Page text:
Why is it so hard to sit on BART and just be? Why this compulsion for something to read, to wrap our minds around, to distract? Magazine and newspaper racks line the wall of the BART station, just in case you come unprepared. Is it because without something to read, we might accidentally look at someone else? And worse, they might see us looking at them? People are always telling me to stop staring. And yet, besides the exhibitionists, doesn’t everyone secretly crave to be seen?
Well, alright, enough of that. If I’m going to read, I might as well give some thought to WHAT it is I’m reading. All this talk about how great reading is, how reading expands your mind. The literacy zealots would have you believe that books are inherently sacred. They are not. Books are like food. There’s fast food (And God help you if you try to blame McDonald’s for your own lack of self-control!) and health food and everything else in between. There’s eating for basic nutrition, for escape, for pleasure, for social reasons… just as there is reading for basic information, for escape, pleasure, knowledge, self-improvement… Shouldn’t what we feed our minds be at least as important as what we feed our bodies?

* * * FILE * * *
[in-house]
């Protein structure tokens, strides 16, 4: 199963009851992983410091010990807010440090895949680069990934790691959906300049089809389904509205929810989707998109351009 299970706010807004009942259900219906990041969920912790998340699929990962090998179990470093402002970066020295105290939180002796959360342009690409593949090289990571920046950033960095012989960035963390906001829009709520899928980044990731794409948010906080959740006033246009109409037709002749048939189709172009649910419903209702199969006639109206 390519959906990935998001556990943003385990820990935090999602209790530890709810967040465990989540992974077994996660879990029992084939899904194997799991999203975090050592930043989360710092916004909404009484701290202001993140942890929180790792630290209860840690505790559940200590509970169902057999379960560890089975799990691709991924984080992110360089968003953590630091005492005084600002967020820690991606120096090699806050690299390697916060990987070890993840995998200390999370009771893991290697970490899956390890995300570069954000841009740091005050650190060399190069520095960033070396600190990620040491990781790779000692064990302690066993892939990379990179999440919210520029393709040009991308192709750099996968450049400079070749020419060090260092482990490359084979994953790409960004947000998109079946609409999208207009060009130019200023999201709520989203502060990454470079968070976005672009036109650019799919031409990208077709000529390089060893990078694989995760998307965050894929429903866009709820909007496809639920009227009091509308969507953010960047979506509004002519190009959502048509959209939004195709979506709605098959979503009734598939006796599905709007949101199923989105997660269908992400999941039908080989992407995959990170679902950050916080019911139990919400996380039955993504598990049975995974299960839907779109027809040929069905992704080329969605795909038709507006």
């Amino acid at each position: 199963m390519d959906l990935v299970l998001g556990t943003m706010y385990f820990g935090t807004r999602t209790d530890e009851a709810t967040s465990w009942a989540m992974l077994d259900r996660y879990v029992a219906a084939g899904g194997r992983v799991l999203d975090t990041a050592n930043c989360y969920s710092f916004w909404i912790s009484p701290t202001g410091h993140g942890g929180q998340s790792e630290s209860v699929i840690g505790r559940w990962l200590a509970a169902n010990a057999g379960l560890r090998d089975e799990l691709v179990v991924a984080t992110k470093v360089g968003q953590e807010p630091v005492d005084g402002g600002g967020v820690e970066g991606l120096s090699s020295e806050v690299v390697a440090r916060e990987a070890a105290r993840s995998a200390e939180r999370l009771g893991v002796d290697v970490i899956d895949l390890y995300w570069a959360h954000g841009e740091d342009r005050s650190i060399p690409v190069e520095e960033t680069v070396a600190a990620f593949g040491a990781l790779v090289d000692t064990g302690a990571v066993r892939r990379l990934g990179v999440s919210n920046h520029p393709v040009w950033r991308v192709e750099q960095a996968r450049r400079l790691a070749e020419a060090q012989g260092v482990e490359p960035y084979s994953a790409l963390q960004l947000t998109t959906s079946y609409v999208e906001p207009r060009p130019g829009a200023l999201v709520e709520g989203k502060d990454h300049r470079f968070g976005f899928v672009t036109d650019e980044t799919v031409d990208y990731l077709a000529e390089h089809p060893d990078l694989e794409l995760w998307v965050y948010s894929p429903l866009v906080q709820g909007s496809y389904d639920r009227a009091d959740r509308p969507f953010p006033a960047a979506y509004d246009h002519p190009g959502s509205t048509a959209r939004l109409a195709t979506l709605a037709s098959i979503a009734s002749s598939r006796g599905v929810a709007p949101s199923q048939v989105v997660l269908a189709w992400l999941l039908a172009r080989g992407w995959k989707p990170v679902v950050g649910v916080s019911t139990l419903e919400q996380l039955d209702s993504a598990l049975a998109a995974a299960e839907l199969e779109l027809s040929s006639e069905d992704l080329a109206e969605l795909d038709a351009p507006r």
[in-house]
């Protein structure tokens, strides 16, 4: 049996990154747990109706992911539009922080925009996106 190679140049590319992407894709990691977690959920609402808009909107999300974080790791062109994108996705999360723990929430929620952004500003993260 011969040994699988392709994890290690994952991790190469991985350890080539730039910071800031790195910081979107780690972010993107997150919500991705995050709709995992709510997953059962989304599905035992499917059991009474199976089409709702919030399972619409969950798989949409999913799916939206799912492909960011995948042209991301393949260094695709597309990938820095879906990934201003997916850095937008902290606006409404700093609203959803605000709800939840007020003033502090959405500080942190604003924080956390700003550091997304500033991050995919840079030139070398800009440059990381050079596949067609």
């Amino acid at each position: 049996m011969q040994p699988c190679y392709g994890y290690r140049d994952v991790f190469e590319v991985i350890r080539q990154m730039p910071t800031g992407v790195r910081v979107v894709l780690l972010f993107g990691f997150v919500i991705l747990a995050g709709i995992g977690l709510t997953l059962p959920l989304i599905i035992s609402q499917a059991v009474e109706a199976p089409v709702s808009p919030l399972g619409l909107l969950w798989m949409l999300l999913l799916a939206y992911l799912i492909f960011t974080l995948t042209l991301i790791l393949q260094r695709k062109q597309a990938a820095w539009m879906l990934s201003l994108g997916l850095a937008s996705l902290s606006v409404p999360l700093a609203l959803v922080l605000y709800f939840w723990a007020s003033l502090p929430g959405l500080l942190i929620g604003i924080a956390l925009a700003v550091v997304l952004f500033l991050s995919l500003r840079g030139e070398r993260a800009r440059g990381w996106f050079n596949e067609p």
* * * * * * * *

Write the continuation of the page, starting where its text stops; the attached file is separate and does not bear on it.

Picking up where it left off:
I think I’d rather sit and stare at other passengers than organize my trip around some collection of printed words whose sole purpose is to distract me, or worse, sell me something. I’d rather have a little human contact here and there than increase my alienation by keeping my head in a book.
Here’s a thought: maybe one way to have both (human connection and also distraction) is to read things that other people have given me. Last week, I read Sea Glass, by Anita Shreve, which Marla lent to me months ago. If I’d bought the book myself, I’d have been disappointed by it. But since it’s one of her favorite books, I guess reading it connected me a bit more to Marla. The Alchemist, which I read on Monday, not only connected me to Sonia, but also Madonna. (Not that I care.) And Girl-Child, read tonight, gave me scary insight into Tomi. She didn’t just give me the book; she wrote it!